Federal Spending for After-School Programs

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Federal Spending for After-School Programs. $1BILLION. Fight Crime:Invest in Kids. $846 million. $453 million. $200 million. $40 million. $13 million. FY00. FY97. FY98. FY99. FY01. FY02-04. Crime and Safety. Changes in Family and Work. Emphasis on Education. - PowerPoint PPT Presentation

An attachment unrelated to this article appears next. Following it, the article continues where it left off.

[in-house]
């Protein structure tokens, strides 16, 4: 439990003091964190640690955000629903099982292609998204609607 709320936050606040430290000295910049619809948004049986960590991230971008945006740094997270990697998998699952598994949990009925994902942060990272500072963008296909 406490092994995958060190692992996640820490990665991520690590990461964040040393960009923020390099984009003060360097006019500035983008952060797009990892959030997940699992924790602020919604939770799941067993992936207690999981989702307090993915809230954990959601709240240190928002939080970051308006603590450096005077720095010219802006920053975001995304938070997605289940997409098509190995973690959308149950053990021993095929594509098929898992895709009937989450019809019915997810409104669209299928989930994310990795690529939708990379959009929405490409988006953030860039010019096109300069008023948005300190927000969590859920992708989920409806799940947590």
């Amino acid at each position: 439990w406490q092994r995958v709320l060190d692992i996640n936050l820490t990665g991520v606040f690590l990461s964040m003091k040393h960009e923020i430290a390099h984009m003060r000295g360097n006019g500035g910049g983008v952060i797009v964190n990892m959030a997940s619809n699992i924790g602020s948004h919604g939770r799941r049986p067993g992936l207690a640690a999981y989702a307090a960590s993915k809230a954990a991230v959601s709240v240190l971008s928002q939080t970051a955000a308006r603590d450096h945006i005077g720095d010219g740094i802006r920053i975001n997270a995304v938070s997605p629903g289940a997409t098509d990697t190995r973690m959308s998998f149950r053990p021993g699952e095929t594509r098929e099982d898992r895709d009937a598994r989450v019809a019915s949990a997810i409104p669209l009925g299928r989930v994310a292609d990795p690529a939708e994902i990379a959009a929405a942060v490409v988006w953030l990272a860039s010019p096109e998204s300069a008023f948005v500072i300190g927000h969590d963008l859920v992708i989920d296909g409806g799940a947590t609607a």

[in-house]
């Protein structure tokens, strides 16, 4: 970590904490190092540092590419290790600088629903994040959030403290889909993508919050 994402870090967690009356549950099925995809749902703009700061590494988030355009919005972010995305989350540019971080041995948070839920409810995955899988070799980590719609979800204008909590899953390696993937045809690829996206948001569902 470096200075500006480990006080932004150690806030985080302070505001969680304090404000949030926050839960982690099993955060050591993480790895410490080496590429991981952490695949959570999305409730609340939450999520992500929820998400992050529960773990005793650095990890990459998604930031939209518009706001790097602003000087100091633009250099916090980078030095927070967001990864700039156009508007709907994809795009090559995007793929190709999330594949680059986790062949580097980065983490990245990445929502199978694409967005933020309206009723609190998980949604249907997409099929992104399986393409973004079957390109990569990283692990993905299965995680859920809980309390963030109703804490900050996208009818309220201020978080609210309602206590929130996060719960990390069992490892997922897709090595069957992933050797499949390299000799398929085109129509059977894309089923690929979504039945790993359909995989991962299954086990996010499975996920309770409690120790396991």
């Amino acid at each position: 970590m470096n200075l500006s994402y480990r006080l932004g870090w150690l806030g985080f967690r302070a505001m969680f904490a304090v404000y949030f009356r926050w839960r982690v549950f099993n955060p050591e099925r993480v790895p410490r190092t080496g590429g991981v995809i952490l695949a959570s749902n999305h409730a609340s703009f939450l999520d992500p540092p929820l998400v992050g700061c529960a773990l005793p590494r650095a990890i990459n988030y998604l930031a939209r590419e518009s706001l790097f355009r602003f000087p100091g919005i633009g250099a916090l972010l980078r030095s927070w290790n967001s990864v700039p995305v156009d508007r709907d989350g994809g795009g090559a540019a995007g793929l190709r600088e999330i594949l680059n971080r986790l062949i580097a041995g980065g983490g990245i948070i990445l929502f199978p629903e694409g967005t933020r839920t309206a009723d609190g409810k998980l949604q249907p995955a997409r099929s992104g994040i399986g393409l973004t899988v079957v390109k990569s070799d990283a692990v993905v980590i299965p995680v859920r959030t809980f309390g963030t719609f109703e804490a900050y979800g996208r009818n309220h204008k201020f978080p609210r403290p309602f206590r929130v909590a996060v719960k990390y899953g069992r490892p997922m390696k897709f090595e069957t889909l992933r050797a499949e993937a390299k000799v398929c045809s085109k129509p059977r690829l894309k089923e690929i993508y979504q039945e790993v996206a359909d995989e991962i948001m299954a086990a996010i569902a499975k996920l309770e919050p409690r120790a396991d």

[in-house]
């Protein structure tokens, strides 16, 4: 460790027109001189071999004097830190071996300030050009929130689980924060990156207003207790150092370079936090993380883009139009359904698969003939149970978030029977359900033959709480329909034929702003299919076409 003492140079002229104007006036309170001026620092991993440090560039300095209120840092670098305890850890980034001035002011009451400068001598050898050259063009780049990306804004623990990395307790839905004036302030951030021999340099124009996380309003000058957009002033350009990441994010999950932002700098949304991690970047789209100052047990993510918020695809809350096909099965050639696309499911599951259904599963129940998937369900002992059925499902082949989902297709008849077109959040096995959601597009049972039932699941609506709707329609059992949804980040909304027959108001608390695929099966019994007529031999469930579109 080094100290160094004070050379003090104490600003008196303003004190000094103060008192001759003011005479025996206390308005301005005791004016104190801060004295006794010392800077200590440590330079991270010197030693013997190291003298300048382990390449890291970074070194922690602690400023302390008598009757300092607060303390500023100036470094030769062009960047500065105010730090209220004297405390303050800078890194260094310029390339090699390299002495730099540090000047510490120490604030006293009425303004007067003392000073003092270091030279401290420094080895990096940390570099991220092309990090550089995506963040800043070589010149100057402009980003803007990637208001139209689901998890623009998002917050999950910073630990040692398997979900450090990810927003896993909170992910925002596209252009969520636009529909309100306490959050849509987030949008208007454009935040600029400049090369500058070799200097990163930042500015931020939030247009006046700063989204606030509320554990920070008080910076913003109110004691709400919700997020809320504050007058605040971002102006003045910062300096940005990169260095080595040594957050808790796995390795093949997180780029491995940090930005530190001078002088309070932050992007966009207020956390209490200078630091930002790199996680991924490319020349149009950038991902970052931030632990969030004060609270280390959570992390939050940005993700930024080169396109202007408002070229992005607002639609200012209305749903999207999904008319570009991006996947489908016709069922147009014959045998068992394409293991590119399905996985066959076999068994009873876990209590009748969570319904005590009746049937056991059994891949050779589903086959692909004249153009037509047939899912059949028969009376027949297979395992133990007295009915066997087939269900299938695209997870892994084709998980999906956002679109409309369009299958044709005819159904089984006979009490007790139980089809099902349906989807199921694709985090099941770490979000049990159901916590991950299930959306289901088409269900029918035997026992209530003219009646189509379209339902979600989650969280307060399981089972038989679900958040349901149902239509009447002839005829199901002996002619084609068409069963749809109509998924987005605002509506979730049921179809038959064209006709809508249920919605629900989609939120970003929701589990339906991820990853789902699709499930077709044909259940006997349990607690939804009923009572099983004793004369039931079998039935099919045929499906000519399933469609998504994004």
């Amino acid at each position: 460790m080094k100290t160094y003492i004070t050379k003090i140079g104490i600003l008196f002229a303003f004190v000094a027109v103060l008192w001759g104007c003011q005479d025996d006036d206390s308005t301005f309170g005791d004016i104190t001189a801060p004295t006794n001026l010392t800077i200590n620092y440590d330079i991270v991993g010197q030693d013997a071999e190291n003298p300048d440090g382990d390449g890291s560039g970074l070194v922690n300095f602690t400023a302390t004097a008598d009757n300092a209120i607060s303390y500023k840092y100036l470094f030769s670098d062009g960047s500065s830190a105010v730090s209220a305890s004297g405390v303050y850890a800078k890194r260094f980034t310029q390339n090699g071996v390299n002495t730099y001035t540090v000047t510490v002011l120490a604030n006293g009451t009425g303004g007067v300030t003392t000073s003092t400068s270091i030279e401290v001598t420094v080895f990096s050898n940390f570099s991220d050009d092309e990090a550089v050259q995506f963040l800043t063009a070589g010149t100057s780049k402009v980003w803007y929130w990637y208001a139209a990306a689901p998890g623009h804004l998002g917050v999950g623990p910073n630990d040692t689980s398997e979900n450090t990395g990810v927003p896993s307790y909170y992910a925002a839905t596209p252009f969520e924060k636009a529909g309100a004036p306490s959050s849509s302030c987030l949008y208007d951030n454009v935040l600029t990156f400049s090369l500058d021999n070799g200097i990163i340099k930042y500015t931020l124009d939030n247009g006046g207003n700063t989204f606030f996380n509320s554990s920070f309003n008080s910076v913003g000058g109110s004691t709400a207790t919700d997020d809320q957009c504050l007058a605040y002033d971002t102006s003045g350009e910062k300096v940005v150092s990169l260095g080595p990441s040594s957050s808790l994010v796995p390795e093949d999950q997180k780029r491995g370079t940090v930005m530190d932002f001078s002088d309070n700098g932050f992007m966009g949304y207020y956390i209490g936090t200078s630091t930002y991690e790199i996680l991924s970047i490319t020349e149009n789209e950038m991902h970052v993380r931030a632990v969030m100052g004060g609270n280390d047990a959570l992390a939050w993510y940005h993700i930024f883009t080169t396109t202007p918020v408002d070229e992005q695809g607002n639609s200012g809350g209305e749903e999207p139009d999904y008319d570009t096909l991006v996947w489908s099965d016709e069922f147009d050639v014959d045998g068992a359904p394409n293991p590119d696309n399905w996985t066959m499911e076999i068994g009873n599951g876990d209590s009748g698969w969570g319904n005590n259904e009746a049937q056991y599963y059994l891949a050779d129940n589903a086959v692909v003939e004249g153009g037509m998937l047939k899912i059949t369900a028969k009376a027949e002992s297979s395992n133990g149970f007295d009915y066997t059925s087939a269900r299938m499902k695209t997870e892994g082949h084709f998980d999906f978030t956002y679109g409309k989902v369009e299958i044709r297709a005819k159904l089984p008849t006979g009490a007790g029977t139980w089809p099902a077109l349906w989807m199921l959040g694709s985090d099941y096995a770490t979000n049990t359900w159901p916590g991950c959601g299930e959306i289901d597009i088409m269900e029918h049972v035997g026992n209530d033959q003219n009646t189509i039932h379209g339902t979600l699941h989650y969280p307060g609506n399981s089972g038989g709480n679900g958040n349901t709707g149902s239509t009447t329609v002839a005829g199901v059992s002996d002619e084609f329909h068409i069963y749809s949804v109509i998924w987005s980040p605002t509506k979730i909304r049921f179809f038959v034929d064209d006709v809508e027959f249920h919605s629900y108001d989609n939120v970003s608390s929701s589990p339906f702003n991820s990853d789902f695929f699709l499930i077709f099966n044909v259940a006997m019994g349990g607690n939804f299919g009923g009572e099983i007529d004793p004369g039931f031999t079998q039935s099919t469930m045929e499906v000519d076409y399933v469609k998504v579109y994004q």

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<ul><li><p>Federal Spending for After-School Programs </p><p>Fight Crime:Invest in KidsFY97FY98FY99FY00FY01FY02-04$13million$40million$200million$453million$846million$1BILLION</p><p>Chart6</p><p>13</p><p>40</p><p>200</p><p>453</p><p>846</p><p>1000</p><p>Sheet1</p><p>9713</p><p>9840</p><p>99200</p><p>0453</p><p>1846</p><p>21,000</p><p>Sheet1</p><p>0</p><p>0</p><p>0</p><p>0</p><p>0</p><p>0</p><p>Sheet2</p><p>Sheet3</p></li><li><p>PUBLIC WILL: Funding for Afterschool</p></li><li><p> HISTORY OF After School ProgramsSTUGGLE FOR IDENTITY Counter Point to School</p><p> Pressure to Over-Promise and Compensate for Others</p><p> Underfunded and Undervalued</p></li><li><p> HISTORY OF After School ProgramsSTUGGLE FOR IDENTITY Reliance on Part-Time and Volunteers</p><p> Concerns About Professionalization, Standards, Quality</p><p> A Questioning of Outcomes and Accountability</p></li><li><p>The Costs of Dropping Out</p><p> earn almost $450,000 less </p><p> $2 million less than those who obtain a Bachelors Degree</p><p> spend 20 years, on average, living in poverty </p></li><li><p>The Teen Initiative: Why?: Lives</p><p>High School Drop Outs Vs. Graduates: Mortality rate:300% higher</p><p>Arrests:350% higherCenter for Labor Market Studies </p></li><li><p>Learning and Development:Whose Job is it? </p><p>2002 - After-School Programs in Boston: What Young People Think &amp; Want, The Center for Teen Empowerment. 2004 - Coming of Age in Boston: Out of School Opportunities for Teens, Bostons After School for All Partnership.2006 Too Big To Be Seen: The Invisible Dropout Crisis in Boston and America, Boston Youth Transitions Funders Group Contacts with Chicago, San Francisco, Providence.Networking &amp; Feedback</p><p>.[1] [1] Hoyert, D.L., Heron, M.P., Murphy, S.L., &amp; Kung, H. (2006). Deaths: Final data for 2003. National Vital Statistics Reports: 54 (13). Hyattsville, MD: National Center for Health Statistics. http://www.cdc.gov/nchs/data/nvsr/nvsr54/nvsr54_13.pdf</p><p>[1] Alliance for Excellent Education. (November, 2003a). FactSheet: The impact of education on: Crime. Washington, DC: Author </p><p>68% of inmates in state prisons and 49% in federal prisons do not have high school diplomas.</p><p>Meanwhile, he knowledge-based economy demands more education of its workers.</p><p>Last stat thanks to Center for Labor Market Studies, under the leadership of Andy Sum, report to be released soon.2002 - After-School Programs in Boston: What Young People Think &amp; Want, The Center for Teen Empowerment. 2004 - Coming of Age in Boston: Out of School Opportunities for Teens, Bostons After School for All Partnership.2006 Too Big To Be Seen: The Invisible Dropout Crisis in Boston and America, Boston Youth Transitions Funders Group Contacts with Chicago, San Francisco, Providence.Networking &amp; Feedback</p></li></ul>